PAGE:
The 2017 edition of da:ns festival in Singapore, which ran from October 20 to 29, featured performances and workshops by dancers from a bit of everywhere around the world. While every dancer or group was standout, one Southeast Asian performer took pole position.
Filipina dancer Eisa Jocson’s dance routine, called Macho Dance, can easily be categorized as controversial and provocative. It borrows heavily from Macho Dancing, a type of striptease that exists exclusively in the Philippines, performed by young men to both male and female dancers in night clubs. Jocson’s Macho Dance sees her interpreting the male strippers’ moves - which include “slow gyrations, body undulations, bicep flexing” - and turning them into a gender-bending performance.
She debuted Macho Dance in Berlin back in 2013 after learning the form from actual male strippers in one year. In Jocson’s hands, Macho Dance is so much more than seduction or sexual suggestion; it becomes a dialogue about gender, politics and power relations in the Philippines.
Quoting a paper written by Rolando B. Tolentino called Macho Dancing, the Feminization of Labor, and Neoliberalism in the Philippines, Jocson writes (on her website) that Macho Dancing is “economically-motivated.” Despite taking on the role of alpha, the male strippers performing the dance remain marginalized members of society.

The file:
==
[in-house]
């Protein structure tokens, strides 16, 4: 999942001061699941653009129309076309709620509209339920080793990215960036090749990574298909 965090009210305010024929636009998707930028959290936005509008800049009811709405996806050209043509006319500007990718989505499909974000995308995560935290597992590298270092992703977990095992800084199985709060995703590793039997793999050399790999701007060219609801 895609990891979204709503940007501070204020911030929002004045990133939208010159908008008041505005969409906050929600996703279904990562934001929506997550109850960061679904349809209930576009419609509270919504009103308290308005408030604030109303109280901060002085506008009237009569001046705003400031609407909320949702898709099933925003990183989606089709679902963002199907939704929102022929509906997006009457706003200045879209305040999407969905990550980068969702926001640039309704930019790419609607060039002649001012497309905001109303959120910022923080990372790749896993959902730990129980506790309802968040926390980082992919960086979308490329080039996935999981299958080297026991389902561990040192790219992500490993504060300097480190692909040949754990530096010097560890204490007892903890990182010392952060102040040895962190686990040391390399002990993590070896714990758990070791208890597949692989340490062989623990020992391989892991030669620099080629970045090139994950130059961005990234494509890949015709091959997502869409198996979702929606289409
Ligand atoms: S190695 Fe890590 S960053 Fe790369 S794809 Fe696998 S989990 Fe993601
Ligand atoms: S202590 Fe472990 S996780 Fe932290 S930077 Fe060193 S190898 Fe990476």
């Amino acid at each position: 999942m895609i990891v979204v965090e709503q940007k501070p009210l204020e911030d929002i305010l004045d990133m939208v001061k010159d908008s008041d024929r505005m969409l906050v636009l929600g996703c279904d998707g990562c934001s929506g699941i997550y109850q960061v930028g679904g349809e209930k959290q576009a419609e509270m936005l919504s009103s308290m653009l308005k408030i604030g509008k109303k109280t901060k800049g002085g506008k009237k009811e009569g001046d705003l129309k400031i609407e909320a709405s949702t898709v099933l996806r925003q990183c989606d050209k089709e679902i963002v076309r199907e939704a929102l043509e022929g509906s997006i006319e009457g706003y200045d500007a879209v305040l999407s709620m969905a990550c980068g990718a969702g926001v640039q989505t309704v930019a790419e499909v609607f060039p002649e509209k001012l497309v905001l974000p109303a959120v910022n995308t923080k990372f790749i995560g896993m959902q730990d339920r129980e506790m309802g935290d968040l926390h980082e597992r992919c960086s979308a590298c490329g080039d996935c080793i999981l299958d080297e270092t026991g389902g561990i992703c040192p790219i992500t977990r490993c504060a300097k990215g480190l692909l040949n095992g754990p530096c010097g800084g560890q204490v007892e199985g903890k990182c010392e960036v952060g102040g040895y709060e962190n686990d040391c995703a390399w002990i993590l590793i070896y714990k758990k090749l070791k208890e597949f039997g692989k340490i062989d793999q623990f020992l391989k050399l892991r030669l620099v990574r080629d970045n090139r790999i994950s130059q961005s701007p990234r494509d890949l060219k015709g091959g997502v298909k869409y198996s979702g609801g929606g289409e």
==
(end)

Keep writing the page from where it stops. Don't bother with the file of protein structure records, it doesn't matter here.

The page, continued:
When a female (Jocson) performs the macho dancing, she takes on the role of a strong man. In performing moves considered masculine, she challenges the notions of masculinity and femininity. She’s also objectified. This creates what Tolentino refers to as a “gender loop” that entangles the performer and audience in an endless subject-and-object cycle.
Sophisticated through and through, Macho Dance has attracted the attention of Canadian electronic artist Peaches who featured Jocson in her 2016 music video for her song, How You Like My Cut.
Ballet-trained, Jocson began her professional career as a pole dancing artist. In Stainless Borders (2010), she would perform pole dancing in public, using handrails, sign posts and gates to provide a different perspective on “how our bodies move within the urban landscape.”
Jocson, who seems to have a knack of tackling social matters with her performance, also created Host (2015), which delves into the issue of the Japayuki, or Filipina hostesses in Japan.
Her two latest pieces, Princess and Your Highness (2017), confront the racial issues surrounding Filipino entertainers in Disneyland and how they’re confined to lesser roles: main characters are always assigned to their Caucasian counterparts.